In the context of search engine optimization, “Universal Search” (also called “Blended Search” or “Enhanced Search”) refers to the integration of additional media like videos, images or maps – displayed above or amongst the organic search results of search engines like Google or Bing.
Since April 2007, the search engine results list has been more than a listing of 10 blue links. Since then, Google has embedded boxes with additional media, which appear above, amongst, and/or alongside the actual organic search results. Depending on the user intent, these results have higher click rates as well as promising additional traffic.
This expansion including videos, images, maps, shopping results or news in the Google SERPs is commonly referred to as Universal Search Integration, sometimes also as “enhanced” or “blended” search. Now these elements, especially images, are also sometimes part of the Google Knowledge Graph, which frequently concerns maps and images.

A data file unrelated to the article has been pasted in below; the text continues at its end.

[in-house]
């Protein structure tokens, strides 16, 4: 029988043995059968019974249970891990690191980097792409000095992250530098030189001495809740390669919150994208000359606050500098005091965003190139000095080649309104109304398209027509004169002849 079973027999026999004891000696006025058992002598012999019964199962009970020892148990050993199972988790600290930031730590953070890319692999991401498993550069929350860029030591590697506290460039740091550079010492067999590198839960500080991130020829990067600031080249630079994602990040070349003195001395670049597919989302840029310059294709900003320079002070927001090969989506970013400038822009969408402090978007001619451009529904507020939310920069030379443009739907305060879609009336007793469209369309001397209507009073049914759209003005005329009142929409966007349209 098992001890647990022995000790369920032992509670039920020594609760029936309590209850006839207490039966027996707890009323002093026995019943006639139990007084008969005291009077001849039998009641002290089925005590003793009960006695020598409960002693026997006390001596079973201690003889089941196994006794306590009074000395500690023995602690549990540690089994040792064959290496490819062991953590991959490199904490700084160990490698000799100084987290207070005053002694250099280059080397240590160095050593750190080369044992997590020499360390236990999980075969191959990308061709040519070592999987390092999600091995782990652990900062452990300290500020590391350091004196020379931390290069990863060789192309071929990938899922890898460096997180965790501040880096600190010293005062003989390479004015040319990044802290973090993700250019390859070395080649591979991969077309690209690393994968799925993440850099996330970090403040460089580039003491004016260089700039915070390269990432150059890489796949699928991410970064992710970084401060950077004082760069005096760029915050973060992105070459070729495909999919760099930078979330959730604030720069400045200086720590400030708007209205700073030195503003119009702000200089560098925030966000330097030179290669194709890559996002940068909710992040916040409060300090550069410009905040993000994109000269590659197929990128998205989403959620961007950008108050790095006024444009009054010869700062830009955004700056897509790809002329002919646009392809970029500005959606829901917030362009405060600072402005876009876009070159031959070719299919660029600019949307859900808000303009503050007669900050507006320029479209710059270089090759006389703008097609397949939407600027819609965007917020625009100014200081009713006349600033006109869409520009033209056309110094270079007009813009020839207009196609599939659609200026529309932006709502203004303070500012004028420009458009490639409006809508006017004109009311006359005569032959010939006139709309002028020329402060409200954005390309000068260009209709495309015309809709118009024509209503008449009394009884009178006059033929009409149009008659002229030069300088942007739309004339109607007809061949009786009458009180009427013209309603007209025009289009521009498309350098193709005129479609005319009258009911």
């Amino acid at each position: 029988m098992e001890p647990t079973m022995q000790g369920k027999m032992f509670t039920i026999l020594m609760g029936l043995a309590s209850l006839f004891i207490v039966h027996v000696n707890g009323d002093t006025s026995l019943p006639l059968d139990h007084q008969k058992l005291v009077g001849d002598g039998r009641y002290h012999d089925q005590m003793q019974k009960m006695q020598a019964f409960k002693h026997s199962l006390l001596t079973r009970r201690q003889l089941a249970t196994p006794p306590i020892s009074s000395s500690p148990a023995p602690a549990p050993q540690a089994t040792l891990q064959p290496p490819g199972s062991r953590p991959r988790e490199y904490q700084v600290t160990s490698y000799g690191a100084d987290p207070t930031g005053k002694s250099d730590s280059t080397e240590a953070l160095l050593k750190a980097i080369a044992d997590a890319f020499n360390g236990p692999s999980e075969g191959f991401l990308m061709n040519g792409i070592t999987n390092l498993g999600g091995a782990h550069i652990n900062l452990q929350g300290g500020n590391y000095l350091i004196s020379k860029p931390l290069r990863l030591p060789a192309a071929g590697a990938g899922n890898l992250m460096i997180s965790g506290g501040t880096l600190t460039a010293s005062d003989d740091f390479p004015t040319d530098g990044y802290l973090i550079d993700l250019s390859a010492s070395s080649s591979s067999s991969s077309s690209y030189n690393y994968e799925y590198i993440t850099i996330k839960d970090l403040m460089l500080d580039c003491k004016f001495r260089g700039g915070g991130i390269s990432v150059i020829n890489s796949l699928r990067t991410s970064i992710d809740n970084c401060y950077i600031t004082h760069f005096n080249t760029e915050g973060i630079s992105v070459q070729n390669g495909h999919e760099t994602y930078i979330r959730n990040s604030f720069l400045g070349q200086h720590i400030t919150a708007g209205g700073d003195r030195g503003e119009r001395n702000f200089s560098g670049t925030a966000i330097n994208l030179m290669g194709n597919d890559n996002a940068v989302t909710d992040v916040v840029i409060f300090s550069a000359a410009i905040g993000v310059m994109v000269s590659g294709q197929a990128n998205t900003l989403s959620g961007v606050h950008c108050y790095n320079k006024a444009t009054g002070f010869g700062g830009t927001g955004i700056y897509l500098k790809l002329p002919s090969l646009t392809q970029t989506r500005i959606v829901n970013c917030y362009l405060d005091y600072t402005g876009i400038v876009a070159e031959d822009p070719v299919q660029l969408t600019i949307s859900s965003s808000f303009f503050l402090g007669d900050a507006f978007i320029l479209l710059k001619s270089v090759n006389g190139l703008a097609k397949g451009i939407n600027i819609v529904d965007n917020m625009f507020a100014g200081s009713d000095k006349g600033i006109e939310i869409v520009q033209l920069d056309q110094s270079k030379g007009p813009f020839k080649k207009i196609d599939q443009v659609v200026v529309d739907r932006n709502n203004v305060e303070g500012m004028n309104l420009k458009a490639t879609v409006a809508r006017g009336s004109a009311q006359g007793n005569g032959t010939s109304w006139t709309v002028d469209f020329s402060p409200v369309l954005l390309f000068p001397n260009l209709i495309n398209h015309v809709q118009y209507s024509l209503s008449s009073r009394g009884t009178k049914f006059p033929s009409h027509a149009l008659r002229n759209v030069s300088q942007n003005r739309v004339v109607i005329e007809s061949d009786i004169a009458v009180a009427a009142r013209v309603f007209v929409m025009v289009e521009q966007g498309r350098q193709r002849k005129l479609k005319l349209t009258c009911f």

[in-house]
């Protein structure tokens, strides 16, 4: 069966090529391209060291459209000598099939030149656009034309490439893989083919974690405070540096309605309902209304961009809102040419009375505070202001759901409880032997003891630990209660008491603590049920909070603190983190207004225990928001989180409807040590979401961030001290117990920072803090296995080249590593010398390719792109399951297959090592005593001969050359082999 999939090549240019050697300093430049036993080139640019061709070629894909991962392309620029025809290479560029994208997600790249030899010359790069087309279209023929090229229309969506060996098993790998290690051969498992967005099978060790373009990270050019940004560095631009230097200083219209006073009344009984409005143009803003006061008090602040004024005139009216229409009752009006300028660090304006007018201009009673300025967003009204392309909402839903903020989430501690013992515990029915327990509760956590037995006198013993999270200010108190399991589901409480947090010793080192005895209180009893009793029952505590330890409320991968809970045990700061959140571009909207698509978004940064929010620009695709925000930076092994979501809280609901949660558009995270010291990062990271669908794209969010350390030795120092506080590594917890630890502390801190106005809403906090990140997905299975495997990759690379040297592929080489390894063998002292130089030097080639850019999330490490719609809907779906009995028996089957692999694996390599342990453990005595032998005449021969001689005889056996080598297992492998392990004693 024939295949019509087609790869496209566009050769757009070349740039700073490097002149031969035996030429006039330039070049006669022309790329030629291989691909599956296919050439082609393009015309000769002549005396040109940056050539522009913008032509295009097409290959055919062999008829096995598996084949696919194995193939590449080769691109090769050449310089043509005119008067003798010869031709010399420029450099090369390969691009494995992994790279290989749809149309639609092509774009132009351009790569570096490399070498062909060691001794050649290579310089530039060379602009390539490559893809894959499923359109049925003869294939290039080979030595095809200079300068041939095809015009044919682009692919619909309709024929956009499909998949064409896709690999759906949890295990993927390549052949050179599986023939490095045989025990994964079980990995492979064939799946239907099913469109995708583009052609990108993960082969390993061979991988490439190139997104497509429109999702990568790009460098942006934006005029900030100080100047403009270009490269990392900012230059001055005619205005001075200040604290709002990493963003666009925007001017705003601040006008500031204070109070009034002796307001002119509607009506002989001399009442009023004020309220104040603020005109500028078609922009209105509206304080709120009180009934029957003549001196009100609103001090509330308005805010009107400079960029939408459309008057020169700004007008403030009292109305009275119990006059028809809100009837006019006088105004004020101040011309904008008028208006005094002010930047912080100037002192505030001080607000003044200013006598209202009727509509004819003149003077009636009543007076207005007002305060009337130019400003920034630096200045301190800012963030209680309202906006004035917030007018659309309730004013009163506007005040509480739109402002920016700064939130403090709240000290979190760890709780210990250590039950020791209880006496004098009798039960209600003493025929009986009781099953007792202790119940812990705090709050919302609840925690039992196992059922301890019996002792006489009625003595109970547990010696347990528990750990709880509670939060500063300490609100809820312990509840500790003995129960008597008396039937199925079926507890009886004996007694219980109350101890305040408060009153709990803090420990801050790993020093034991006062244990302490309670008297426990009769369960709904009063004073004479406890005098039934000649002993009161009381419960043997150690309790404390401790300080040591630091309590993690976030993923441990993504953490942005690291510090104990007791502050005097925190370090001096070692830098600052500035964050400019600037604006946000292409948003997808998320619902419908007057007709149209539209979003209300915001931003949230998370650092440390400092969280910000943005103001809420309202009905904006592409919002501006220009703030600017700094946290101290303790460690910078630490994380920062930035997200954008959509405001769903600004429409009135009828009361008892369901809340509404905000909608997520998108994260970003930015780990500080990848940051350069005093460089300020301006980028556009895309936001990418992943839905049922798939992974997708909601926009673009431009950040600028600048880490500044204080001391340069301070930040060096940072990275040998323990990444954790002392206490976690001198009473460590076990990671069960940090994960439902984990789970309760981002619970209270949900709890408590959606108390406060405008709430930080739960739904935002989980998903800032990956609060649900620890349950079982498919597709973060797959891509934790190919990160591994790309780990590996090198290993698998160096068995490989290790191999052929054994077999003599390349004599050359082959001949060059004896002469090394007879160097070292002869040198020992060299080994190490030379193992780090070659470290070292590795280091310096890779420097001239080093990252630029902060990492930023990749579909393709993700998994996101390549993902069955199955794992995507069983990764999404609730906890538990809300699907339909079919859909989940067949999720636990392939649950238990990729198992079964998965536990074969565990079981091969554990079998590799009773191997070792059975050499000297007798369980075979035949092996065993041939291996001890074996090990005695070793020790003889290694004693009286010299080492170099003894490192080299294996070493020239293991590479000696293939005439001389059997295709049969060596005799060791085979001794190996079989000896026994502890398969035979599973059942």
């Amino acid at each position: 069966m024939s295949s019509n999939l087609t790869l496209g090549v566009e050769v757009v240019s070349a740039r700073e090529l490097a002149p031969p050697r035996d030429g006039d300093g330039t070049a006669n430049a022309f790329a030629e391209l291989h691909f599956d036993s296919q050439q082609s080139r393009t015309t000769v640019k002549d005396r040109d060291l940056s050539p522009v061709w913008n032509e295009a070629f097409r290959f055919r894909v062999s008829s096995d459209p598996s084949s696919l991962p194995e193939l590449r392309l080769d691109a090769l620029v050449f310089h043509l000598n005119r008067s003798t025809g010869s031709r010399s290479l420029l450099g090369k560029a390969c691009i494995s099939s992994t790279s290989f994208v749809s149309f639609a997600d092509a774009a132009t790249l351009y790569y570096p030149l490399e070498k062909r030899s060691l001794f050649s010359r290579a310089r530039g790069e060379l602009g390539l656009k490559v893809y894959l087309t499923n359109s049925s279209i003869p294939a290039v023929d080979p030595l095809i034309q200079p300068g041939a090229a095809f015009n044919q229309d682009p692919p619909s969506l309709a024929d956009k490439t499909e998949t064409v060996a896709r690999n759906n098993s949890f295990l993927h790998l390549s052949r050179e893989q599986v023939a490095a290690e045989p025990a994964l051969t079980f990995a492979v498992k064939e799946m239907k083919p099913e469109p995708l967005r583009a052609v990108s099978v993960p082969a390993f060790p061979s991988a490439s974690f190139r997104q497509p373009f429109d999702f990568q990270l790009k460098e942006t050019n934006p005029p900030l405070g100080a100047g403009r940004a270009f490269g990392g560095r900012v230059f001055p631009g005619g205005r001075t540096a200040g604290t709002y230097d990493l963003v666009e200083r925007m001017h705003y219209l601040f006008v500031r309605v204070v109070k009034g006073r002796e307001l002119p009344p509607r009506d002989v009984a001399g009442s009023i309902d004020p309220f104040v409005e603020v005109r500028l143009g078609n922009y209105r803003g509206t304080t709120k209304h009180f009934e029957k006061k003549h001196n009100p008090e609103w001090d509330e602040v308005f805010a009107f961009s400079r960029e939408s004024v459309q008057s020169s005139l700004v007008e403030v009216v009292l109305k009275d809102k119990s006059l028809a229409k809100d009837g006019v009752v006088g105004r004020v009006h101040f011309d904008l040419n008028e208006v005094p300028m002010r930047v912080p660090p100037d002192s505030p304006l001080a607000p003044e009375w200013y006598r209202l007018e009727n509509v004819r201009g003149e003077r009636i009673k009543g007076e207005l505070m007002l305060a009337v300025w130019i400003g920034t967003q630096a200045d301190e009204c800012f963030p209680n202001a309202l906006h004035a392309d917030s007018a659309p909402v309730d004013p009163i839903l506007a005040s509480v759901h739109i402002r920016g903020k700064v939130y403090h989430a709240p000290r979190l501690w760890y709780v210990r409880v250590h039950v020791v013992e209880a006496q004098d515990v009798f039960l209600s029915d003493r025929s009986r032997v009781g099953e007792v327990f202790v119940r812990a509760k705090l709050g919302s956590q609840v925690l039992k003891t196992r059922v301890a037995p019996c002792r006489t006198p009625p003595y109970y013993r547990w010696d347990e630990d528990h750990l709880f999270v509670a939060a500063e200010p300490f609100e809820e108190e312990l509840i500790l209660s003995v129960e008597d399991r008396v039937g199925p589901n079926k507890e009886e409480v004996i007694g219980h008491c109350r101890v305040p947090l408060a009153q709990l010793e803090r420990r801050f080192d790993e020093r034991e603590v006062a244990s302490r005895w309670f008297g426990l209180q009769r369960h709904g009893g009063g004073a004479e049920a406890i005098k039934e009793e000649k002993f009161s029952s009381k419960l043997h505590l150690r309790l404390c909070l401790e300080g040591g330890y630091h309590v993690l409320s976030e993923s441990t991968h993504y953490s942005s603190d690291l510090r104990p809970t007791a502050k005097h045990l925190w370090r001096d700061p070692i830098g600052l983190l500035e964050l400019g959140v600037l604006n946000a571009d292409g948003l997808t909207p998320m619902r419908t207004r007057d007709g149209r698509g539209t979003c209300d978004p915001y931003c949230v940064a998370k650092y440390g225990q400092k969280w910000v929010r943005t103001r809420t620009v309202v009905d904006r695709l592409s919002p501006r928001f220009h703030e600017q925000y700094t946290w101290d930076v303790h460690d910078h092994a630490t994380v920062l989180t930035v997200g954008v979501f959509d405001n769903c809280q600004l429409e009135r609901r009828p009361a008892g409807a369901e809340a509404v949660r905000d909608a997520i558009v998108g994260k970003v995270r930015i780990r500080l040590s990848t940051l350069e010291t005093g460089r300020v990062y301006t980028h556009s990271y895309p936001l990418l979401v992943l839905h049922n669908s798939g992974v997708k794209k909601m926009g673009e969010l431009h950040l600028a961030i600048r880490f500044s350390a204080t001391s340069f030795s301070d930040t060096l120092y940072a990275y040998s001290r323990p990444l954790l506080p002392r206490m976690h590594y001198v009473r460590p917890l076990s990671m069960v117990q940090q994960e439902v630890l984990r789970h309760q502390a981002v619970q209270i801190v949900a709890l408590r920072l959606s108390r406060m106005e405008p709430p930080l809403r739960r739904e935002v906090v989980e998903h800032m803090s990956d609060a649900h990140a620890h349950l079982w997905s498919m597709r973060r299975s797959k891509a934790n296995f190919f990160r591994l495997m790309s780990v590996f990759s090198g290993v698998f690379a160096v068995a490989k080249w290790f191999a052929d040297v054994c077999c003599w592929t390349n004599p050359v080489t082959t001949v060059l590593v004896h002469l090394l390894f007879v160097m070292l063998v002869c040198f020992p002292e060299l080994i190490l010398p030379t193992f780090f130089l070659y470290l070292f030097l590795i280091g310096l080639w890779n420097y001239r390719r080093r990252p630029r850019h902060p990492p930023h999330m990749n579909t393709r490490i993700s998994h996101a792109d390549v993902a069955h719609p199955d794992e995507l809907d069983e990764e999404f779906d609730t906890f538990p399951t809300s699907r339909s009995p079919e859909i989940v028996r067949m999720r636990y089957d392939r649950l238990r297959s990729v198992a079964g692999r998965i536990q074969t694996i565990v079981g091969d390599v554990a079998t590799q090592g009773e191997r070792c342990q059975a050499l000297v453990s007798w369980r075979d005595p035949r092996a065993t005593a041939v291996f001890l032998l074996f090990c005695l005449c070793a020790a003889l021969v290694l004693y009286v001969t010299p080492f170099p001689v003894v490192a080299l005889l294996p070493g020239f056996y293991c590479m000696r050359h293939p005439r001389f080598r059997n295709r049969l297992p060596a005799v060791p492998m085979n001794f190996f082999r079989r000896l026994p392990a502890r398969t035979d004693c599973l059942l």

The purpose of Universal Search
Google integrated the vertical search engines in the results of the organic search for relevant keyword searches in 2007. The term “Universal Search” covers results from areas such as News, Images, Maps, Video, and Shopping, now implemented in the organic search results and can be individually selected via the menu at the top of the search, which is not fixed but changes according the user’s query. Enriching the results pages of certain search queries with integrations is an extremely important factor in Google’s intention to always deliver the user ‘the best result’ for their individual search request in as short a time as possible.
Universal Search is intended to minimize the user’s effort and time to search for further results, eliminating the need for long tail queries. This means the integration of media in the SERPs allows Google to better determine user intentions. This increases the probability of instantly providing content which fulfils the users’ needs, while at the same time minimizing the search effort and number of search queries. In short – the user should find exactly what they’re looking for as quickly as possible.